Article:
On the other we have Wright saying that (1) stories in games suck because they’re pre-scripted, they’re told to you instead of told by you, stories are about empathy but games are about agency, (2) that games don’t really need story anyway, but if they do then (3) there’s a better way, his brand new paradigm, which he claims is based on the way that Spore will tell stories but which is an extension of the way The Sims told stories, and the way Sim Life told stories, and the way Sim City told stories. That is: by convenient accident.

There is no storytelling engine within any of Will Wright’s games. There is a built-in metastory in each one, a sense of irresistible progress which is more explicit in Spore than in any of his previous games since Sim Earth, which was an ambitious failure, but though I genuinely love the creativity that’s gone into the Spore demos I’ve seen, the vast majority of its gameplay—once your creature develops intelligence and enters the Tribal Phase—doesn’t seem to be much beyond Civilization. You’ll encounter other races and either make peace or make war with them, at various different technology levels.

And yeah, it’ll be different every game, in a kind of different-but-the-same way: the races will change but the progression through evolution and societal development will be essentially the same and unchangeable.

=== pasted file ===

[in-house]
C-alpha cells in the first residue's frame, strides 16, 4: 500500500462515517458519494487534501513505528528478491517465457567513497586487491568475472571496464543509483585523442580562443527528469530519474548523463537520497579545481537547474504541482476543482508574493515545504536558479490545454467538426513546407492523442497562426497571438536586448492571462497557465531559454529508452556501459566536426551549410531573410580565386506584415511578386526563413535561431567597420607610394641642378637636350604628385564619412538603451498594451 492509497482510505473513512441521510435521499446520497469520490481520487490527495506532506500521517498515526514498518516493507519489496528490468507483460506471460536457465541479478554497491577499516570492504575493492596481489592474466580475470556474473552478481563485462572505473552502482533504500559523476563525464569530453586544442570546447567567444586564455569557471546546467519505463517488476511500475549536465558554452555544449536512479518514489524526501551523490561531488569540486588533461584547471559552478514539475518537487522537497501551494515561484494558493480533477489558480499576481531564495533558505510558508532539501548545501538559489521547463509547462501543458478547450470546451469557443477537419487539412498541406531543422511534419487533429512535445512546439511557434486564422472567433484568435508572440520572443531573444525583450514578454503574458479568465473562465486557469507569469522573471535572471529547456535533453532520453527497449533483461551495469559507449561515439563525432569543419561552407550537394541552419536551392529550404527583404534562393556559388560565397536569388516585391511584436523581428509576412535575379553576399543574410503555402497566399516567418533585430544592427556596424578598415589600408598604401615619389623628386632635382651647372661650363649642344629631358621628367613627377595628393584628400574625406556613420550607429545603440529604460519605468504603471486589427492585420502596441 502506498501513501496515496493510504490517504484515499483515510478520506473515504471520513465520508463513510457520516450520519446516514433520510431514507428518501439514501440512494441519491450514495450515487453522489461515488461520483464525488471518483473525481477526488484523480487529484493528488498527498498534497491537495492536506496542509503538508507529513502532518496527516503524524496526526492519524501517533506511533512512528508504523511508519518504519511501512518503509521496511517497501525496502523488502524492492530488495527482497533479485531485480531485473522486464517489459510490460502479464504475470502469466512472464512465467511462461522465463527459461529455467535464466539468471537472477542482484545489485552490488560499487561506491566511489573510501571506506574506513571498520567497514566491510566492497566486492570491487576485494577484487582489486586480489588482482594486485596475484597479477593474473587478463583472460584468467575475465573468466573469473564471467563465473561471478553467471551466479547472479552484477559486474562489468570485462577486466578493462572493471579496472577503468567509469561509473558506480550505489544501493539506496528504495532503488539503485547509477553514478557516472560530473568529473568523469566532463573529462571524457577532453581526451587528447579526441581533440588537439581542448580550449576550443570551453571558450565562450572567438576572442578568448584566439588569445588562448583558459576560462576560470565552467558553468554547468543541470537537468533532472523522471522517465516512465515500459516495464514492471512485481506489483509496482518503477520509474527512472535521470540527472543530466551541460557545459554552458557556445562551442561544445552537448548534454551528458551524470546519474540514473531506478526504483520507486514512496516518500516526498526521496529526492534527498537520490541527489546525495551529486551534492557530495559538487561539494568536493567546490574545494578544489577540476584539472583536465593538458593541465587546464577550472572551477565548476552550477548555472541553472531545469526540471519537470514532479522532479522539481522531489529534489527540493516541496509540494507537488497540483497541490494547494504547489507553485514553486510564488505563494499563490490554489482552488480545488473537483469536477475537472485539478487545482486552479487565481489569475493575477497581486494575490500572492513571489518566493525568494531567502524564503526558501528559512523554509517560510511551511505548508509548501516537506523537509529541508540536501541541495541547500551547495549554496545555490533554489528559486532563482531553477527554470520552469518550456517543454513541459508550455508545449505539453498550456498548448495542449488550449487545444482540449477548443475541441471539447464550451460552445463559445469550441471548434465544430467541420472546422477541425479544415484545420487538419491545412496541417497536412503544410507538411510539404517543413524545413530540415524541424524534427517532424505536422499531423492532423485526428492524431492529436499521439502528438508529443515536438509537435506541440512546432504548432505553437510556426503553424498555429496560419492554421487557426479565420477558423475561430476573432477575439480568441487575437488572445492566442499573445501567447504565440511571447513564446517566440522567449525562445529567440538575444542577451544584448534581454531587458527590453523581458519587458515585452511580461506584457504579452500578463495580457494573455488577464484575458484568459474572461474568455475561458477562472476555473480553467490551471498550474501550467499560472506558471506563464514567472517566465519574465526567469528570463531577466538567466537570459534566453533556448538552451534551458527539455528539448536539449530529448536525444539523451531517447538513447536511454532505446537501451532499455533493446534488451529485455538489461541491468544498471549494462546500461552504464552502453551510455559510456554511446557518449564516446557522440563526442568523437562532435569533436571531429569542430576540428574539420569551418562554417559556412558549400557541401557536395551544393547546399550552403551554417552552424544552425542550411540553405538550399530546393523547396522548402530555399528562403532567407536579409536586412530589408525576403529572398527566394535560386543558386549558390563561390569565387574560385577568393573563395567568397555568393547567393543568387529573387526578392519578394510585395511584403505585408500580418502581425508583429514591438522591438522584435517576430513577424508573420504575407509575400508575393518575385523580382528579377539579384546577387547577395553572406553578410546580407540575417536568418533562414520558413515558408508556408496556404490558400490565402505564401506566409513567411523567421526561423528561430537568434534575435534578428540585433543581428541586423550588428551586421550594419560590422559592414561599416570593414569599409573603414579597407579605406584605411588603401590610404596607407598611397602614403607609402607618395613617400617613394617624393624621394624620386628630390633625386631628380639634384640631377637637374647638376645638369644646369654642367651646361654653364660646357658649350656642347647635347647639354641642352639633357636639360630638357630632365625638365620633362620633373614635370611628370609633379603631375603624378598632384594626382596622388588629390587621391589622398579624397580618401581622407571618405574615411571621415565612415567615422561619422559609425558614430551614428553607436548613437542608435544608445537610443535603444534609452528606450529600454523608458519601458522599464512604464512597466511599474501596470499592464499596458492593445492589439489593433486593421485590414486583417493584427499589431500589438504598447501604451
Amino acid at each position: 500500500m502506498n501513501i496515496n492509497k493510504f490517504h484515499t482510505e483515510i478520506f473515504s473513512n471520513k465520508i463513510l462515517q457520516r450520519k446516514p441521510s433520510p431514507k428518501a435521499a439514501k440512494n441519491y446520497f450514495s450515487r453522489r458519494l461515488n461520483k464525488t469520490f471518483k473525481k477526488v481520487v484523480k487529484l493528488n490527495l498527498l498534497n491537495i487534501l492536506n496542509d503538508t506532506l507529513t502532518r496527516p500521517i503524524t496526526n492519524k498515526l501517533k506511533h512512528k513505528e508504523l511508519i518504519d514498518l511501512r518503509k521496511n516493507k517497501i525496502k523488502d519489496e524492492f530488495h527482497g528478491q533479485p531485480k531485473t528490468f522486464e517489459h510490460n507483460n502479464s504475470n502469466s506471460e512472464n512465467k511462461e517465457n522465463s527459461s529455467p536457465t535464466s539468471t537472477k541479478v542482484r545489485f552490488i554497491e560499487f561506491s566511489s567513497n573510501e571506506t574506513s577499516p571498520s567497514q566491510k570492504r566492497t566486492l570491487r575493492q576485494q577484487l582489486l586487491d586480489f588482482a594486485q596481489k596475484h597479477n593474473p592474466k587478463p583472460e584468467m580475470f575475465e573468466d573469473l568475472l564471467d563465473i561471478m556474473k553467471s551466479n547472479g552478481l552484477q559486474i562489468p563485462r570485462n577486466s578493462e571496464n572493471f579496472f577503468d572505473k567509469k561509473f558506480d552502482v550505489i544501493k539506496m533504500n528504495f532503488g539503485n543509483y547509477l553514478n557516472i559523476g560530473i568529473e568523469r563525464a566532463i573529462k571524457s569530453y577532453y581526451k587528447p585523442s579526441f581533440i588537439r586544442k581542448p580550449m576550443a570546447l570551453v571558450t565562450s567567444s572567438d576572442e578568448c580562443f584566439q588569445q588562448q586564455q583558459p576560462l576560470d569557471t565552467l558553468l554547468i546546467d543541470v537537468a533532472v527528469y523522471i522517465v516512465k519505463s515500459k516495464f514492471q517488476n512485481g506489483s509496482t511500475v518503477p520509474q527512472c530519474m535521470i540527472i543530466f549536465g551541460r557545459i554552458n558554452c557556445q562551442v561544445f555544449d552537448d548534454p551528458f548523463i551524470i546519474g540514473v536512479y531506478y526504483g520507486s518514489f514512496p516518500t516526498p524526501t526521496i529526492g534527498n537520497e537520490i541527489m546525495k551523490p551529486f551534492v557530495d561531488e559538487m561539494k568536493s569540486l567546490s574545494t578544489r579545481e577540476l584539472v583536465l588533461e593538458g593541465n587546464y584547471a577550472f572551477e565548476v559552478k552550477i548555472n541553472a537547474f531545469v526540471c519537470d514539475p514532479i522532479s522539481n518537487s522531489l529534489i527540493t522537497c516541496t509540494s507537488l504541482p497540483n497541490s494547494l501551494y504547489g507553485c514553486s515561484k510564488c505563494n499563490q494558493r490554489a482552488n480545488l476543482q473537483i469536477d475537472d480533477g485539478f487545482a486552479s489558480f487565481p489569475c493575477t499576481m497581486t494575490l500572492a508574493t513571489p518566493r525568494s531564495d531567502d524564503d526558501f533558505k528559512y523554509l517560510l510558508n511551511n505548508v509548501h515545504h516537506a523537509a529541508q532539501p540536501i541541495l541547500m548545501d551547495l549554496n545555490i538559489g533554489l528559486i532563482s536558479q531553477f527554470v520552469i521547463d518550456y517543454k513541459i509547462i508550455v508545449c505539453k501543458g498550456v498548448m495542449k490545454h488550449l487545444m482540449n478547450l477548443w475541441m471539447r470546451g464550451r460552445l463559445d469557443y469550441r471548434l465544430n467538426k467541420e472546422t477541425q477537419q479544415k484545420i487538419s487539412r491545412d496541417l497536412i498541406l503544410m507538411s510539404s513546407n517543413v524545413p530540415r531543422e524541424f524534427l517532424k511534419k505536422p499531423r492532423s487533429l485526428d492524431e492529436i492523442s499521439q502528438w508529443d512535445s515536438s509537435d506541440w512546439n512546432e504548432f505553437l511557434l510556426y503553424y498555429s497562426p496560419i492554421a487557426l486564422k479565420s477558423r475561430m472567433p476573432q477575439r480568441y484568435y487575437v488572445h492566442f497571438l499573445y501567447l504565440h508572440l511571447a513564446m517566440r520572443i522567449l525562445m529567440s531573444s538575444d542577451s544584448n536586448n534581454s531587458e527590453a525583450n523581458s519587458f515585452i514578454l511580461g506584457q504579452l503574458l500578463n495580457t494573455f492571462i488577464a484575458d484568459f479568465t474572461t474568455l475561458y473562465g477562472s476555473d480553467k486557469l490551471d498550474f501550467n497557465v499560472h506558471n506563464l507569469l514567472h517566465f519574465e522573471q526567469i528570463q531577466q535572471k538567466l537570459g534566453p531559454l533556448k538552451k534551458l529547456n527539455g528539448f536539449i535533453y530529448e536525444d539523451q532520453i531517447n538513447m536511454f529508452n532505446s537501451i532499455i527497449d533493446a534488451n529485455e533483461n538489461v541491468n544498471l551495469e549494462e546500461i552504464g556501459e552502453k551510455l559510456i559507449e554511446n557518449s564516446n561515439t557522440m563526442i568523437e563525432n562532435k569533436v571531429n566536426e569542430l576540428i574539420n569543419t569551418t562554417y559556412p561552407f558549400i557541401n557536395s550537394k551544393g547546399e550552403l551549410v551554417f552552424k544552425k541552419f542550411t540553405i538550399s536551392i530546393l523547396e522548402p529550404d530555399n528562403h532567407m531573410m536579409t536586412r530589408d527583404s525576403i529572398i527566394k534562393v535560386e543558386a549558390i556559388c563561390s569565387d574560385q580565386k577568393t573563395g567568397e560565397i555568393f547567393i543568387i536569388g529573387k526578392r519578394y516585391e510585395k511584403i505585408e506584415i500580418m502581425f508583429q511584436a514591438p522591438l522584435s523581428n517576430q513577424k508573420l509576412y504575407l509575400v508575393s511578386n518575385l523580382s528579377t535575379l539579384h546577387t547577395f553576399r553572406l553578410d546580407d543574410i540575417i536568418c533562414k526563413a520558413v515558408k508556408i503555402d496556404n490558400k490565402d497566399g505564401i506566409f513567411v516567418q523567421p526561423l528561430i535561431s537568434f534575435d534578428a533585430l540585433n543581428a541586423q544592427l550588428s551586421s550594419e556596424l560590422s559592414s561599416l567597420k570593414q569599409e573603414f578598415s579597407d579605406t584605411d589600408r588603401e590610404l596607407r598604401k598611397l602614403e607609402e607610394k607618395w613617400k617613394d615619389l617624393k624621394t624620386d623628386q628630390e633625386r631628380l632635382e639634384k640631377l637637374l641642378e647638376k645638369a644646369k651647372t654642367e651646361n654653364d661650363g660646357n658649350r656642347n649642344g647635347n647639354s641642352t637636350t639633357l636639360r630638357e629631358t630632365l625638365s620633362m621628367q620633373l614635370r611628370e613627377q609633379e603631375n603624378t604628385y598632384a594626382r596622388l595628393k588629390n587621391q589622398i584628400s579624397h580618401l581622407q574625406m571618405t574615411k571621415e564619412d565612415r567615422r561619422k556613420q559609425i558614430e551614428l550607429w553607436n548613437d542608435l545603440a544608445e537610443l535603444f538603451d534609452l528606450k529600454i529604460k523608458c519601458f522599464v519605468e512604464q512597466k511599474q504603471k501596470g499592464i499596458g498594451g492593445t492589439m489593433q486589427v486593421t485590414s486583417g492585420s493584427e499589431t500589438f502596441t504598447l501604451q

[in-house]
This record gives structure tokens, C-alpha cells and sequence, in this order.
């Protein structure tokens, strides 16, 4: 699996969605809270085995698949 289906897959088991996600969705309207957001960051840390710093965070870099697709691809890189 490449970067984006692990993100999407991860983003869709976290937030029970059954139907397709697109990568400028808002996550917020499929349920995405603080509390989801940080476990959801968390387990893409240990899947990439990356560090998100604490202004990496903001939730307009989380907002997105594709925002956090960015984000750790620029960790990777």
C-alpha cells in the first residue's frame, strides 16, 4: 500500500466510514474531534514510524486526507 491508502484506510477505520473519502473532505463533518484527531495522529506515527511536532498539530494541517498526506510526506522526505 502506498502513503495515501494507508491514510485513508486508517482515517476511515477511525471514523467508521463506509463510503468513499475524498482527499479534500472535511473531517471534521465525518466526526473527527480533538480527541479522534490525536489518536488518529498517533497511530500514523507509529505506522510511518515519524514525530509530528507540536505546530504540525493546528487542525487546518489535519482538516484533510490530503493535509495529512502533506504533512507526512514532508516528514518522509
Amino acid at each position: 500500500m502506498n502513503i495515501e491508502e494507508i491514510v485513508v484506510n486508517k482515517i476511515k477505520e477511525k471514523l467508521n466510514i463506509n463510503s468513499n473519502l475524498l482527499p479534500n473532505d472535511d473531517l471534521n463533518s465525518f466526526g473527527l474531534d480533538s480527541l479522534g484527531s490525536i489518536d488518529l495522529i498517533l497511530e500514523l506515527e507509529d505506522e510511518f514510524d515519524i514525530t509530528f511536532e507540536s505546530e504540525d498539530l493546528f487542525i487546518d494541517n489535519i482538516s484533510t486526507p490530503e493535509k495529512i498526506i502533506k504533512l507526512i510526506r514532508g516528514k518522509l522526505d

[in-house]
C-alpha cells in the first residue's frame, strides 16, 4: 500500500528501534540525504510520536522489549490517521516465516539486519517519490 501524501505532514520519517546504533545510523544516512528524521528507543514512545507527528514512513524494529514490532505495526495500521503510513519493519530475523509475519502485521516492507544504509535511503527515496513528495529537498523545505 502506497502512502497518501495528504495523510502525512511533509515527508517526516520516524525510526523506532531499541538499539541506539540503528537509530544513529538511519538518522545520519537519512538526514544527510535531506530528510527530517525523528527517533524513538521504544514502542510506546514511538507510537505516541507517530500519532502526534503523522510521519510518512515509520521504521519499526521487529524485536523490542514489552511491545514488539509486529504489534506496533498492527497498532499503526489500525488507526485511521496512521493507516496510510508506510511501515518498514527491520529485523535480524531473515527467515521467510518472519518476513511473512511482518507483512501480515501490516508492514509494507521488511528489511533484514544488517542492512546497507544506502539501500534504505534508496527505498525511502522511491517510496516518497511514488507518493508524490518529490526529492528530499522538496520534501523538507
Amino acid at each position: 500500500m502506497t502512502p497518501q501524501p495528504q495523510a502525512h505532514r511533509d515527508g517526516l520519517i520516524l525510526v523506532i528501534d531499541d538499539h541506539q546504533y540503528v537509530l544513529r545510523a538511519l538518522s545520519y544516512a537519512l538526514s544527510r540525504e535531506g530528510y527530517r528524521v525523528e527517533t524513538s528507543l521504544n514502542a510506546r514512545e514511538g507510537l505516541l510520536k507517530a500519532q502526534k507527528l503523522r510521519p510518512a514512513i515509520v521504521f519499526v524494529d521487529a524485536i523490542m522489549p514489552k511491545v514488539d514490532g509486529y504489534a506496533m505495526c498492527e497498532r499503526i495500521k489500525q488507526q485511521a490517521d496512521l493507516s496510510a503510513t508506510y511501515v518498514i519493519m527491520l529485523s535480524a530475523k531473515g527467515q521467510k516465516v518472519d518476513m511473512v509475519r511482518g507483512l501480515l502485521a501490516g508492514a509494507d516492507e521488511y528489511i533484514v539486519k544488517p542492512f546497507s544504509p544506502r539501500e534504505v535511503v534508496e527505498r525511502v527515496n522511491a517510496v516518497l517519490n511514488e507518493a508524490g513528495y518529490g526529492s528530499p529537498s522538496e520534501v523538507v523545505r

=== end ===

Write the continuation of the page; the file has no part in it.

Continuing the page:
And while this is great and I’m sure will be several kilos of fun (more certainly than the not-dissimilar Sim Earth, which was a dog), it’s not a story. Wright has no interest in that. The metastory in Sim City is the growth of a conurbation, and while there are interesting stories to be told on that theme, profound emotional responses that can be taken away from a well-crafted narrative on that theme—see the works of Peter Ackroyd, Michael Moorcock’s Mother London, and Alan Moore’s Voice of the Fire—Sim City doesn’t try to go anywhere near there. If the game inspires any emotions in its player they are only curiousity, excitement, frustration and satisfaction, and those are the same responses that people have been taking away from every video game since Pong.